2. Reputation – In the corporate world this is known as a “brand” and in the religious world they call it a “spirit”, but the effect is the same. How many people know you? Is the number growing? What are they saying about you when you’re not in the room?
  3. Network – Your reputation is “who knows you” while your network is “who you know”. Who do you know? Have you been in touch with them lately?
  4. Lifestyle design – You can maximise the use of your time by automating activities that can be automated, turning helpful behaviours like exercise into a habit, de-cluttering your house, and reducing expenditure on consumables and luxury items that are likely to eat up your time.
  5. Leverage – This appears fifth but is probably the biggest one. Do you have leverage? That is, do you have the benefit of a large amount of human effort which you can bring to bear at a single point in time?  Financial leverage is the most obvious one, but there are many others. Government officials benefit from the efforts of tax payers, partners in a professional services firm benefit from the efforts of employees, manufacturers benefit from advanced production machinery, an author benefits from her book, an academic benefits from prior years studying the same topic and from large class sizes, and Google benefits from anyone with a website or who has ever uploaded an image online.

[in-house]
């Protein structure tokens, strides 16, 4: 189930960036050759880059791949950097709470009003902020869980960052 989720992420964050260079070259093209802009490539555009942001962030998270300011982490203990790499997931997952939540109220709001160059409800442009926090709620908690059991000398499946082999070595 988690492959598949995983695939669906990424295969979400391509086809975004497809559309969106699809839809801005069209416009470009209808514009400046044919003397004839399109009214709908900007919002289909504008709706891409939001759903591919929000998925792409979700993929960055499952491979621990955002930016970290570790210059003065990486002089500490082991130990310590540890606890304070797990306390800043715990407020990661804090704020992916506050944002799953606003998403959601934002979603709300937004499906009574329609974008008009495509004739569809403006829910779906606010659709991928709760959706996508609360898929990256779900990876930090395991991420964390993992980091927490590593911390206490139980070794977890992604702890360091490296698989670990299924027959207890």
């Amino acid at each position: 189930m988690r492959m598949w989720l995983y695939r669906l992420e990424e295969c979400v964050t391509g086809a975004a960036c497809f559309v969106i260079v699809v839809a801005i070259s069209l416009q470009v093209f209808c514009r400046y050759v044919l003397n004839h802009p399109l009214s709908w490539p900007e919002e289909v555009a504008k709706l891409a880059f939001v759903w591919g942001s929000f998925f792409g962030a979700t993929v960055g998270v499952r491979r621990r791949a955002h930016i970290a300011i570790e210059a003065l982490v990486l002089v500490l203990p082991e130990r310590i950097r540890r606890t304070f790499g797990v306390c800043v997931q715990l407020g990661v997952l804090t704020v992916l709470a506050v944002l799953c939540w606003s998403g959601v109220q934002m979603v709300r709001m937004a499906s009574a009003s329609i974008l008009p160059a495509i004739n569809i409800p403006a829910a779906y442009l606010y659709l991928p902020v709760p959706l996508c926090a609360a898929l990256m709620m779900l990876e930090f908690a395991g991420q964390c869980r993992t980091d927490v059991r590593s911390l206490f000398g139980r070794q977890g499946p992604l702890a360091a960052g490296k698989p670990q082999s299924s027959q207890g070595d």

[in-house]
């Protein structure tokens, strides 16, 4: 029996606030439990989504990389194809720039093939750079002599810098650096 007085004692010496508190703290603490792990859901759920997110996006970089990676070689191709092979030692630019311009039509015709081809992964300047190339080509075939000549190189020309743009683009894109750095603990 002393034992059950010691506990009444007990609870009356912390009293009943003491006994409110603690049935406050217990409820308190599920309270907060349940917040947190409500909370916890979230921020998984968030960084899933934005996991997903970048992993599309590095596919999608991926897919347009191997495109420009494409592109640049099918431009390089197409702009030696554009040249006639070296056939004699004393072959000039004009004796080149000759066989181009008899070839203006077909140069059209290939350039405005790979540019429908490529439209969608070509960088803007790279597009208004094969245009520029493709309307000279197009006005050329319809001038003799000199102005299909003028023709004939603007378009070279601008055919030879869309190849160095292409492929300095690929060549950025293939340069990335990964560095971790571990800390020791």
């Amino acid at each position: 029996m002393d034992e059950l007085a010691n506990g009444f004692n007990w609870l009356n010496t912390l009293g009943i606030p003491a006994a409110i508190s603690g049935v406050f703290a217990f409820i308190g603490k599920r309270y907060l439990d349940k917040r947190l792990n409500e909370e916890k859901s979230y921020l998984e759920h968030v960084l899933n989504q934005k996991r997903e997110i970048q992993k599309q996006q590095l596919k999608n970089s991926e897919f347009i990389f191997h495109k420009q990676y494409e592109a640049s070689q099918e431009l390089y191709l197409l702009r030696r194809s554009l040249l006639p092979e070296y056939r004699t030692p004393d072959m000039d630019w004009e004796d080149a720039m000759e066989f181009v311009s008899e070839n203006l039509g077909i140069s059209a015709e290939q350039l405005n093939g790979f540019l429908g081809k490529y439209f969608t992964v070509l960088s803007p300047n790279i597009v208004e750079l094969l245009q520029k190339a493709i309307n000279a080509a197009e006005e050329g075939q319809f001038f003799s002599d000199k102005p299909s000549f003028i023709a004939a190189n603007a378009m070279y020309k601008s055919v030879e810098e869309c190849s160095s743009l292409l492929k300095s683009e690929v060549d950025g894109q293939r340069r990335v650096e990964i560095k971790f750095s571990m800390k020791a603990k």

6. Unique style – Young people are typically made to conform to norms of behaviour, which are enforced by parents and schools. Ironically though, in the real world, unless your goal is to be the low cost producer in your industry, being the same as everyone else is a strategic mistake. As people mature they often gain the confidence to express their unique personal style, and this can help them be more authentic and memorable in the marketplace.
  7. Communication skills – Learning to communicate in a clear and compelling way can multiply your success in two ways. Firstly, writing well can help you be more persuasive and influential. Secondly, learning to speak in public can open up opportunities to be seen and bring people together.

Do you agree with our 7 success factors? We would love to hear your personal experience. Please share your thoughts in the forum.